Crane suggests that if an observer were to look upon the events objectively, viewing them ‘‘from a balcony, the whole thing would doubtless have been weirdly picturesque. But the men in the boat had no time to see it, and even if they had had leisure, there were other things to occupy their minds.’’ Values of virtue, bravery, integrity were once of importance, but now are meaningless in a godless universe where nature observes impassively human despair and frustration. Yet, the harrowing sea journey creates a new morality, which gives fresh meaning to life: ‘‘the brotherhood of men … was established on the seas. No one said that it was so. No one mentioned it. But it dwelt in the boat, and each man felt it warm him.’’ Comfort and feelings of well-being emerge as each helps the other assuage his growing terror.

In the midst of fear and harrowing terror, there is also irony and humor:

If I am going to be drowned—if I am going to be drowned—if I am going to be drowned, why, in the name of the seven mad gods who rule the sea, was I allowed to come thus far and contemplate sand and trees? Was I brought here merely to have my nose dragged away as I was about to nibble the sacred cheese of life? It is preposterous. If this old ninny-woman, Fate, cannot do better than this, she should be deprived of the management of men’s fortunes. She is an old hen who knows not her intention. If she has decided to drown me, why did she not do it in the beginning and save me all this trouble. The whole affair is absurd.… But, no, she cannot mean to drown me. Not after all this work.

A mystical relationship exists between the men in the dinghy—and the sea and heavens. Crane feels compelled to point out man’s smallness, to set him back into nature and reduce him to size.

Conversations between the oiler and the cook, seemingly trivial, since they revolve around food— ‘‘What kind of pie do you like best?’’—serve in reality to point out the absurdity of humankind’s preoccupations. They also act as a way of dispelling progressive terror. As for the captain, he is ridiculed; the men laugh at him, again distracting themselves from their great fear of death.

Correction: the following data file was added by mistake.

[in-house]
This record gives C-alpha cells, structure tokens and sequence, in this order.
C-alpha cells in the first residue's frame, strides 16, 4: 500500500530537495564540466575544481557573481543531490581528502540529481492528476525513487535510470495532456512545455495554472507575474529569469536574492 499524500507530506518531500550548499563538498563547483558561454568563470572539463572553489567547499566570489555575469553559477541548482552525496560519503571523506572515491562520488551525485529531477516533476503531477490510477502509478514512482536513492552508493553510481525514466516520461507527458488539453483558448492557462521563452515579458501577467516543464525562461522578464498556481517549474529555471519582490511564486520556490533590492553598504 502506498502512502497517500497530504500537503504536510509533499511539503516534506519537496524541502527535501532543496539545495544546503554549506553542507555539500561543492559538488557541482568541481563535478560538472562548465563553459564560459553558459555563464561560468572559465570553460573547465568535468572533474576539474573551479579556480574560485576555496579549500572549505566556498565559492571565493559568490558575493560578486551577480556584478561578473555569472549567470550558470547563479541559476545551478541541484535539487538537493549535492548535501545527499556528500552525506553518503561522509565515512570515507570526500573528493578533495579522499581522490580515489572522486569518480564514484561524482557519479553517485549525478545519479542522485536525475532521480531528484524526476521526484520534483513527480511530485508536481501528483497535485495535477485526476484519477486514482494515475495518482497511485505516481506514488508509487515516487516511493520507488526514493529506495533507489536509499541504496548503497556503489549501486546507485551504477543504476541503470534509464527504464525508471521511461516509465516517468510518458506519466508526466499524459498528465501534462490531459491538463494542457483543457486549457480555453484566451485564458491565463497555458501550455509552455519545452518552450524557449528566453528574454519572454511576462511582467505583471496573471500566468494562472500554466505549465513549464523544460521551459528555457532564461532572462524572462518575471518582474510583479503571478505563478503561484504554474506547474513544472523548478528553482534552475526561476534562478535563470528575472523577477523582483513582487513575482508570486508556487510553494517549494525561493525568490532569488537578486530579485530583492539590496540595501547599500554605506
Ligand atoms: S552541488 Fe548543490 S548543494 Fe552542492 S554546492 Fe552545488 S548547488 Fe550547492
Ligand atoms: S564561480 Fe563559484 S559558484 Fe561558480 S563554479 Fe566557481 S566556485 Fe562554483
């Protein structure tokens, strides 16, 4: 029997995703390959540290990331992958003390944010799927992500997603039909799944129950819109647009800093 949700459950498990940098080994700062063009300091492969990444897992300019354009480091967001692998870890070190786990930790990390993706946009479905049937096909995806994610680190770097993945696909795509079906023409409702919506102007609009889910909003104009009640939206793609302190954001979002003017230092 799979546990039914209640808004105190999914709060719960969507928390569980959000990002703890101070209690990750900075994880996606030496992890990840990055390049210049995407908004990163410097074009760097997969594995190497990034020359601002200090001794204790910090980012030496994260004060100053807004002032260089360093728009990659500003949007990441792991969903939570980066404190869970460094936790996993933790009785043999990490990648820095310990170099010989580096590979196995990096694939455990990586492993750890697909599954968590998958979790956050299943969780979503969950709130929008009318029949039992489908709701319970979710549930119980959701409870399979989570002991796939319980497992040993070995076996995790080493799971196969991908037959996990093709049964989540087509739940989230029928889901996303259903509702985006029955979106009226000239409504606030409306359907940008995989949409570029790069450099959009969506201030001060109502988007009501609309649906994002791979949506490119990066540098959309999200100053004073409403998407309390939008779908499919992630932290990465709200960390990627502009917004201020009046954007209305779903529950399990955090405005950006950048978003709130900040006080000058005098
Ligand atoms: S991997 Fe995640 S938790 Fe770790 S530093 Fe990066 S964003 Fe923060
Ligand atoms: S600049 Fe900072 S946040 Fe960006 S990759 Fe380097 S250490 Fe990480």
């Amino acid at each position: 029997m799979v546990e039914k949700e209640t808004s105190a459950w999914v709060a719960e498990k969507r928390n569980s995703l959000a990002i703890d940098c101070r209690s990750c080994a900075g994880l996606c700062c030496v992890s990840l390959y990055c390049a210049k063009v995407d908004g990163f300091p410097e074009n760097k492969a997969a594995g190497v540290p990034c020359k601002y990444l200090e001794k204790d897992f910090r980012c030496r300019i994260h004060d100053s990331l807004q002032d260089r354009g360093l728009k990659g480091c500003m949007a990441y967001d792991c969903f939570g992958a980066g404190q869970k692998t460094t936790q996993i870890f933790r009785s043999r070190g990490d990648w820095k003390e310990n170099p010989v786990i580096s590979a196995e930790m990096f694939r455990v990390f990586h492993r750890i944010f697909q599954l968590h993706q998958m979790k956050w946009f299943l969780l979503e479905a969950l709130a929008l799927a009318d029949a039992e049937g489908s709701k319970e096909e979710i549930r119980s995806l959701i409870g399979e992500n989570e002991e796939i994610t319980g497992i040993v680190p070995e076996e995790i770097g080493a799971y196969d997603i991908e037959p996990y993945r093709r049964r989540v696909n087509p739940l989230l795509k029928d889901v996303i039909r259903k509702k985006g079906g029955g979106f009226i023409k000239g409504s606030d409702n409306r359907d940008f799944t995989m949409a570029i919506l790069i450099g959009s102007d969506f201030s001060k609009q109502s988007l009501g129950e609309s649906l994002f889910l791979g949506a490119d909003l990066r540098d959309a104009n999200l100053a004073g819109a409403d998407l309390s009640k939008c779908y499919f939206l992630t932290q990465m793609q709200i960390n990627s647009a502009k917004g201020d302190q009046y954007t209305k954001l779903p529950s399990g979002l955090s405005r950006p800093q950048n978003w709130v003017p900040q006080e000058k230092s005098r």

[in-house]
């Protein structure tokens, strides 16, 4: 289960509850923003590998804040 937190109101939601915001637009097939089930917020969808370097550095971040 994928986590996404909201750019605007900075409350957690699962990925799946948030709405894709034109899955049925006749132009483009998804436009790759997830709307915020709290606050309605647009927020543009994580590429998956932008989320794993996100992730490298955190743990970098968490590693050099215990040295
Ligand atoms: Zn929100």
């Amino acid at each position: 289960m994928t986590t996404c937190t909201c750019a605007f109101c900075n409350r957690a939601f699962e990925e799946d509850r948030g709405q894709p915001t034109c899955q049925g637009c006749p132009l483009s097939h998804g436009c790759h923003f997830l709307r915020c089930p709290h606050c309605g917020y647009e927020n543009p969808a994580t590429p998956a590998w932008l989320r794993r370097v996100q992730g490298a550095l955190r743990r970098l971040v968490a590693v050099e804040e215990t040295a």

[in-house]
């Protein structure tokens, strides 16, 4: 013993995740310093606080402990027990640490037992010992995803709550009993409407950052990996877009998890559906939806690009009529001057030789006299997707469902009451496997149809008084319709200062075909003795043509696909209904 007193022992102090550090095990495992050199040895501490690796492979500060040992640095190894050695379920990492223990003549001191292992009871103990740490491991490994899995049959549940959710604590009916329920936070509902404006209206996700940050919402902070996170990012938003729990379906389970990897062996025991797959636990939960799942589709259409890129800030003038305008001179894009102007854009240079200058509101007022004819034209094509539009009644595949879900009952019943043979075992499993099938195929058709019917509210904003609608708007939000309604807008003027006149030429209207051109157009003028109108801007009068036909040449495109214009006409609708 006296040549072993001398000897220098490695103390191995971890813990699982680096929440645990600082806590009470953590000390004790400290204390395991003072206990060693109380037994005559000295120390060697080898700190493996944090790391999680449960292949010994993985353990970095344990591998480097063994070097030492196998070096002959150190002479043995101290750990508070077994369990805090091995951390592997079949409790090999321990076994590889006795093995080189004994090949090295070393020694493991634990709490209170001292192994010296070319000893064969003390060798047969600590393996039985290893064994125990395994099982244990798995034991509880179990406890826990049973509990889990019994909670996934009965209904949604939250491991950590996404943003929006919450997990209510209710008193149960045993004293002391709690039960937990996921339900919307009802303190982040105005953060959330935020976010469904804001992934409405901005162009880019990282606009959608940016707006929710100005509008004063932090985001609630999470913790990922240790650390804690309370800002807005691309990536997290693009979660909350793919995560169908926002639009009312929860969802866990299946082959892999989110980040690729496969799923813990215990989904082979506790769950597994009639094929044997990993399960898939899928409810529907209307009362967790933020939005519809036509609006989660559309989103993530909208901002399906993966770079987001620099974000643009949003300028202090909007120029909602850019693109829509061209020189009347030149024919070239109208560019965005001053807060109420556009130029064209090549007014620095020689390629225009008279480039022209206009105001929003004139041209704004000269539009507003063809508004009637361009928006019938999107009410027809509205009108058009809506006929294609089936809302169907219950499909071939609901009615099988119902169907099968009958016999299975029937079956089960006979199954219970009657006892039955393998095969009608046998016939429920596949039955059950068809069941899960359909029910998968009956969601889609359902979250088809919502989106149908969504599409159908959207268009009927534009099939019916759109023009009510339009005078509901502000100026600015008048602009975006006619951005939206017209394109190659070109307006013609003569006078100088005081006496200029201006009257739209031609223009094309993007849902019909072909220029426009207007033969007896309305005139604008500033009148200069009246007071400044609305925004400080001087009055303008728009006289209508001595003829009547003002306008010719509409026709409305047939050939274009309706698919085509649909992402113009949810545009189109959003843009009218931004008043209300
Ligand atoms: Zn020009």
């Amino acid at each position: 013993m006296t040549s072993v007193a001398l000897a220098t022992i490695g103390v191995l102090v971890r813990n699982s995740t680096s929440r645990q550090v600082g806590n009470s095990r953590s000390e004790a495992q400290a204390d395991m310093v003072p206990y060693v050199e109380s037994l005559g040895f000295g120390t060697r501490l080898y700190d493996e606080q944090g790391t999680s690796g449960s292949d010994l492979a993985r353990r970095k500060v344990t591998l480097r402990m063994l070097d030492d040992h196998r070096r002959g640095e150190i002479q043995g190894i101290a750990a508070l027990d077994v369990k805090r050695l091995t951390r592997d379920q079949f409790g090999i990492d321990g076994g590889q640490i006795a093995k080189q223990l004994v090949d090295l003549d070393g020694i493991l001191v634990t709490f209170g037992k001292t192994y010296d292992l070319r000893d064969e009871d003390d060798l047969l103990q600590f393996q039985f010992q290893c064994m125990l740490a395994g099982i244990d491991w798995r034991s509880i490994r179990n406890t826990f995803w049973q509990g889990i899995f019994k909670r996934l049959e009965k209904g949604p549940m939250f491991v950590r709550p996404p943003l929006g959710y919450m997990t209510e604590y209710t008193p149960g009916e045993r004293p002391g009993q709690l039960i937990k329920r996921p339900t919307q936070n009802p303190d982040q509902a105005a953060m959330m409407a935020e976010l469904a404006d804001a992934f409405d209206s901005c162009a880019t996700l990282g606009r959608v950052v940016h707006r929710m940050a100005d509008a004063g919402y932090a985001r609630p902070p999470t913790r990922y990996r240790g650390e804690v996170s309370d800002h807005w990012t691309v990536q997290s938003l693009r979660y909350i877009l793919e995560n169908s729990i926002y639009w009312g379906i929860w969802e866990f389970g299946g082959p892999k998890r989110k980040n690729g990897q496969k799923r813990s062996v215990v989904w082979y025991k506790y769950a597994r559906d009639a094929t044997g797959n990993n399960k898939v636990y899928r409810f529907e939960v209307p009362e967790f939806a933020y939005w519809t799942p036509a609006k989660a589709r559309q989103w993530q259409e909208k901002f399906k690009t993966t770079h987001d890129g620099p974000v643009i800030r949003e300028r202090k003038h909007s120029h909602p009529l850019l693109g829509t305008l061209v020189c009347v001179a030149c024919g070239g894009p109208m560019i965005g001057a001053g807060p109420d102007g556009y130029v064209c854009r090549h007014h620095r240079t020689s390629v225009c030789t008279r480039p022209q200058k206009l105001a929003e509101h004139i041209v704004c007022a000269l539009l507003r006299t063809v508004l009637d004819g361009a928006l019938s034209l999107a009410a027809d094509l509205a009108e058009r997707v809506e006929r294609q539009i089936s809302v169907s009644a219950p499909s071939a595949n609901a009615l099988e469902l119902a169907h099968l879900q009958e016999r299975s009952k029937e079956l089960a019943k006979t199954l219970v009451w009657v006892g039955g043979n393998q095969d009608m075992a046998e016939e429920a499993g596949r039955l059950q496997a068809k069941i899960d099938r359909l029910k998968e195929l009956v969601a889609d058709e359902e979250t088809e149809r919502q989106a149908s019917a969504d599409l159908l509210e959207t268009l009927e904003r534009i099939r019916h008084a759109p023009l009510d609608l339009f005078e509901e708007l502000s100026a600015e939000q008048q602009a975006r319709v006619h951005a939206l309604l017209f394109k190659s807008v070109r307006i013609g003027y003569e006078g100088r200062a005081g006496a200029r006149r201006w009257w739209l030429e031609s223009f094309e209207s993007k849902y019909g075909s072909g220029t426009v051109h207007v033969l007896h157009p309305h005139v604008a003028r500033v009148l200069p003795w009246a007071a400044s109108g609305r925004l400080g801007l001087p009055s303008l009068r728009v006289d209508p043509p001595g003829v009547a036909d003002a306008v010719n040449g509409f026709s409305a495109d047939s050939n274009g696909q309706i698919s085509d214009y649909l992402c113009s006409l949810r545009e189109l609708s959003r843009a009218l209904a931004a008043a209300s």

The sight of a shark heightens the men’s dreadful tension. Crane does not mention the shark by name, but the reader can almost hear the shark’s fin cut the water’s surface and see its phosphorescent gleaming body. Like the survivors of ‘‘Raft of the Medusa,’’ whose harrowing episode is famous in French maritime history, the men in the dinghy do not know there is a lifesaving station twenty miles away.

When the ordeal is over, the men, safely on land, look back at the water: ‘‘white waves paced to and fro in the moonlight, and the wind brought the sound of the great sea’s voice to the men on shore, and they felt that they could then be interpreters.’’ The narrator’s voice withdraws, as it were, from the chaotic drama, introducing a sense of spatial and temporal distance. Comfortable on land, the narrator can indulge in the luxury of waxing poetic and thus transform subjective emotions into a work of art.

Its poetry and rhythmic schemes make ‘‘The Open Boat’’ the match of Melville’s ‘‘White Jacket’’ and the best of Jack London and Joseph Conrad. This tale’s unusually punctuated sentences of contrasting length simulate the heart beat of man under extreme stress, producing an incantatory quality. Crane’s sensual images of man struggling against the sea remain vivid long after the reading of ‘‘The Open Boat.’’ The salt spray and deafening roar of the waves pounding against the dinghy can almost be tasted and heard....

Source: Bettina L. Knapp, ‘‘Tales of Adventure,’’ in Stephen Crane, Ungar Publishing Company, 1987, pp. 145-62.

For the Record: Text and Picture in The Open Boat

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Only the most primitive critical response would insist that Crane’s fictional treatment of his experience of shipwreck off the Florida coast on New Year’s Day 1897 could have been drawn directly and transparently from immediate life, that the author, moreover, had only to recall the details of existence aboard the small open boat, along with his moment-by-moment reactions to his plight and situation, to produce his ‘‘tale intended to be after the fact,’’ as he described the story. In this note I shall attempt to show how in two key instances in ‘‘The Open Boat’’ Crane drew upon memories of his reactions to three texts: one poetic, one expository, and one visual.

Poetic and Visual
In an early review of The Open Boat and Other Stories, the London Academy called Stephen Crane ‘‘an analyst of the subconscious.’’ To give ‘‘a faint notion of the curious and convincing scrutiny to which, through some forty pages, the minds of the crew are subjected’’ in the book’s title story, the anonymous reviewer quotes two passages: the first is the ‘‘If I am going to be drowned—if I am going to be drowned’’ question that the correspondent poses to himself at various moments; the second is the correspondent’s meditation on the ‘‘soldier of the Legion’’ dying in Algiers. It is the second instance that interests us here.